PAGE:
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  1. #1

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    Hi Folks !
    Now that I have been blessed with my 5th Avenue, the few gears I have left in my head began to turn and latched on to the concept of the Charlie Christian amp to match with the new guitar.
    Since the guitar is based on that era, I just wonder what would be the closest amp match of that time period currently and is there such a thing as a kit that’s available to replicate the 15 watt EH-150.
    At the moment the amps I’m using are a Hot Rod Deville at 60 watts, a Blues Jr. iii at 15 watts and a Fishman Loudbox Mini at 60 watts which aren’t really very close.

    Many Thanks to those who took the time to respond to my last celebratory post.
    Cheers !


    The Jazz Guitar Chord Dictionary
  3. #2

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  4. #3

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    Hi Epifan,

    I don't know of any kits available based on the EH-150 or other vintage Gibson amp designs. Short of going down the vintage amp route, you have two options:

    US company The Nocturne Brain has a pedal, the 'Jr Barnyard', designed to give that EH-150 / EH-185 tone and flavour through another amp. They have just this week released a new version of the pedal at a cheaper price of $169.95. I have his El Pescadoro (which is the same circuit but with added reverb) and use it whenever I'm not using my vintage Gibson GA-50T amp. Highly recommended!

    Link: The JR BARNYARD™ Pre-War Hot Preamp (1930's octal tube amp character p – The Nocturne Brain

    Gibson EH-150 Amp Kit?-186238462_483148329564042_4154319166373613423_n_1024x1024-jpg

    Forum member JasonC is involved in producing a pedal described as an EH-150 in a box. Lots of discussion and playing examples in this thread: New pedal option for vintage octal sounds

    The second option is to go with one of the few amp companies building modern versions of those classic designs.

    In the US, Vintage 47 amps offer a recreation of the Gibson EH-185 design: VA-185G

    In Europe, there is Elektra Amps. Elektra Amplifiers Europe Main Page on Strikingly

  5. #4
    Hi David !
    Thanks very much for the info, much to consider !
    I am loving both amps but the pedal seems like a nice economical answer.
    It’s the old saying...if you have ask how much you can’t afford it...
    But then again never say never....

    Cheers !

  6. #5

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    These guys are in Australia but they may have something of interest,

    Valve Heaven | Valve guitar amplifier kits and training in valve amplifier technology

  7. #6

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    These Vintage 47 amps are awesome..

    I own a 7w Spectator duel speaker.. It has the sound!!

  8. #7

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    Yeah, I'm pretty certain there's nobody making a D-I-Y kit of something as obscure as the Gibson EH-150/185.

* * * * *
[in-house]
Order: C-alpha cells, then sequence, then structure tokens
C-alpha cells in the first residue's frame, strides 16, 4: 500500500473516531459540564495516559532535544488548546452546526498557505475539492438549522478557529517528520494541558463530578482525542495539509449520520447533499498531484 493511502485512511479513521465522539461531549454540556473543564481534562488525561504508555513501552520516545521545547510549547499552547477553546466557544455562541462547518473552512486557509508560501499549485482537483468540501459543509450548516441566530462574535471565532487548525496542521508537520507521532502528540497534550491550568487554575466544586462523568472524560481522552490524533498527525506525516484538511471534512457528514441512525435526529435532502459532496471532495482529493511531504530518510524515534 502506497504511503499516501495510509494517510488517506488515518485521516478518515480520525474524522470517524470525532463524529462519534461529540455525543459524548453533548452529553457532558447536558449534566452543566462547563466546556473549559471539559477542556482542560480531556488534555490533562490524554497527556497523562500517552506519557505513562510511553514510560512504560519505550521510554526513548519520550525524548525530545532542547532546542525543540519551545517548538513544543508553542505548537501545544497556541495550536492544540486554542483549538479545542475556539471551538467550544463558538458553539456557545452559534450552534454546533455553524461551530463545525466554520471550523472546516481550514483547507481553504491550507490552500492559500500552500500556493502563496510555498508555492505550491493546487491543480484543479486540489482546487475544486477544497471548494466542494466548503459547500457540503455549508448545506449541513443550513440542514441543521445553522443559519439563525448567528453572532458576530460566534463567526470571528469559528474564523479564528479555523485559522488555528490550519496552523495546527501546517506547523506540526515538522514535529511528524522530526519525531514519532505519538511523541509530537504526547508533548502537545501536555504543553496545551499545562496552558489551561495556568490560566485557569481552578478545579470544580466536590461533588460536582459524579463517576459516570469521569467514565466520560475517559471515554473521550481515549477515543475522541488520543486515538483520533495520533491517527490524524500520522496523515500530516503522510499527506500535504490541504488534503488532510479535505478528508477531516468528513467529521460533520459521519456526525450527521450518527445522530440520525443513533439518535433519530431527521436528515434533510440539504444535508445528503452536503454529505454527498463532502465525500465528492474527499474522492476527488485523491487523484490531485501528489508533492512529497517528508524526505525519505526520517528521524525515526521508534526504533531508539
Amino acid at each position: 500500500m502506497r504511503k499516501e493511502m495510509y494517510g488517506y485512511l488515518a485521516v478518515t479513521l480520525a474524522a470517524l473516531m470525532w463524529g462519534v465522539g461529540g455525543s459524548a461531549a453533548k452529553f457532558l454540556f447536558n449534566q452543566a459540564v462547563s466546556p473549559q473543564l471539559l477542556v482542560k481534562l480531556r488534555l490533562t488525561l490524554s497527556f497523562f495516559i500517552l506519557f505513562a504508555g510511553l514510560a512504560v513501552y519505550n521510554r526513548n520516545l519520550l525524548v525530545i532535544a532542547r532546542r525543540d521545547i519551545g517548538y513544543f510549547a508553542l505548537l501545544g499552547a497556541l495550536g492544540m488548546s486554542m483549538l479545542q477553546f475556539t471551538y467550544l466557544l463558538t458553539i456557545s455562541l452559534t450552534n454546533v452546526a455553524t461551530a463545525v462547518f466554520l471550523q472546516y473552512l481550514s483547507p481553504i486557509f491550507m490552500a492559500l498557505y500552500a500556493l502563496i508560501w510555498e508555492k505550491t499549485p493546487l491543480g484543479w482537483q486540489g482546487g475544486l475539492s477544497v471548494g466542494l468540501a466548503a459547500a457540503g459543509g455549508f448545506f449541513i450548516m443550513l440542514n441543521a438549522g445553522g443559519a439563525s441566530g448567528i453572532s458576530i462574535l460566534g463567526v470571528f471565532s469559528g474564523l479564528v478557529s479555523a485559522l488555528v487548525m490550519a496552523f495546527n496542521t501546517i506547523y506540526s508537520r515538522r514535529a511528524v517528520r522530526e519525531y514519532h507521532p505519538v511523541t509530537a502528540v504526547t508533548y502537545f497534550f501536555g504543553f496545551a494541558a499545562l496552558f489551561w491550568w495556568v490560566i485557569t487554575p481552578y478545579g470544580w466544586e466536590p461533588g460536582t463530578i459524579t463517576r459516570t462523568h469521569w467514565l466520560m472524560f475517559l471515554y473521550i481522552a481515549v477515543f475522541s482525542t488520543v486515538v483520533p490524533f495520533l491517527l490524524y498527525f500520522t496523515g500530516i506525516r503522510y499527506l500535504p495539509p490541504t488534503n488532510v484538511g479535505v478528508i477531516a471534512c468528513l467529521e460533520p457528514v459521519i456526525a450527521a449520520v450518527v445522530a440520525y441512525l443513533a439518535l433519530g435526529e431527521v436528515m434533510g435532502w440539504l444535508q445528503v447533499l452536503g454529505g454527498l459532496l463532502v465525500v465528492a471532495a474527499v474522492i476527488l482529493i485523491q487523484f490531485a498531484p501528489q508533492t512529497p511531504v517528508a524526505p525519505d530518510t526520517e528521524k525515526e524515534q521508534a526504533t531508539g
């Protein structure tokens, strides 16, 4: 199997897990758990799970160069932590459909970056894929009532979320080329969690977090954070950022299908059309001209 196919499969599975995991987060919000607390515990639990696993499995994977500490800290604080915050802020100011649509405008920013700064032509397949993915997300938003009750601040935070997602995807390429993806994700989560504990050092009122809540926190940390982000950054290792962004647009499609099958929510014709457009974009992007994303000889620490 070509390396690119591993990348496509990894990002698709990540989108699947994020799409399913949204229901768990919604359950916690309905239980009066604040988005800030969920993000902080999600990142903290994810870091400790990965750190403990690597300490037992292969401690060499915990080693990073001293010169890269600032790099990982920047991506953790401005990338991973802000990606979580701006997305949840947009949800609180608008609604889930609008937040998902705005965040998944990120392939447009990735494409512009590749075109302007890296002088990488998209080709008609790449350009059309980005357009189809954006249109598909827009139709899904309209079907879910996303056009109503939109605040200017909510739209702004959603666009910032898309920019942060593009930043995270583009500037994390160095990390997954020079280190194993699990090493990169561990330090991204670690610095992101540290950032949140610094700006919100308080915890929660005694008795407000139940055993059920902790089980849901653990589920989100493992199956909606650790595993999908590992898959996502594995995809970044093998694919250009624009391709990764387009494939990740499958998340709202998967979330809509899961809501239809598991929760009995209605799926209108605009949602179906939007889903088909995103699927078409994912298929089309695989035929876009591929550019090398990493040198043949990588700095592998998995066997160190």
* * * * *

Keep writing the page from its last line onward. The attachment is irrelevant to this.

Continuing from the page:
There's only three makers of EH150/185 style amps:
    Vintage '47 (VA-185G)
    Nocturne Brain (MOONSHINE'39 Combo, a reproduction prewar EH-185 octal tube amp – The Nocturne Brain)
    Elektra (Elektra Amplifiers Europe Main Page on Strikingly)

    I've personally used a V'47 for years and helped with some R&D, though I think someone would argue it's circuit topology isn't a "replica". That may be fair, but the tone is definitely what I associate with my vintage 1939 EH-185. I've not spent much time with the Moonshine 39, but I played an Elektra for a weekend, and it also sounds great. The biggest "issue" with any of them is that, since no one makes a field-coil speaker, all of them have to use a permanent magnet speaker, and the requires changing the circuitry to make that work. Plus the response of a field coil is very distinct.

    But, like I said, I've gigged with my V'47 for years, happily. Actually, it's also on all of the home recordings I've done in the last year. I brought out my real 185 for my own studio recording sessions, and took it to my first gig back (mostly because it was still in the car from the last session, lol). My first though at the gig was that I was reminded how much lighter and easier to use the V'47 is. Ha!

    Aside from amps, there's also the pedal approach. I've used a V1 Nocturne Junior Barnyard for years quite happily (usually into whatever Fender tube backline amp they have), and it's on a CD I recorded with my friend Enric Piedro, while I was on tour with his band in Spain. I usually prefer using it as a pre-amp direct into the FX return of an amp, but it's worked fine in front of amp as well. They also make the El Pescadoro that combines the Barnyard with a reverb, going after that Chess records sounds. Nocturne have recently updated the Barnyard to V2, and it's got a blend knob between the "mic" and "instrument" channel sounds, instead of having them footswitchable.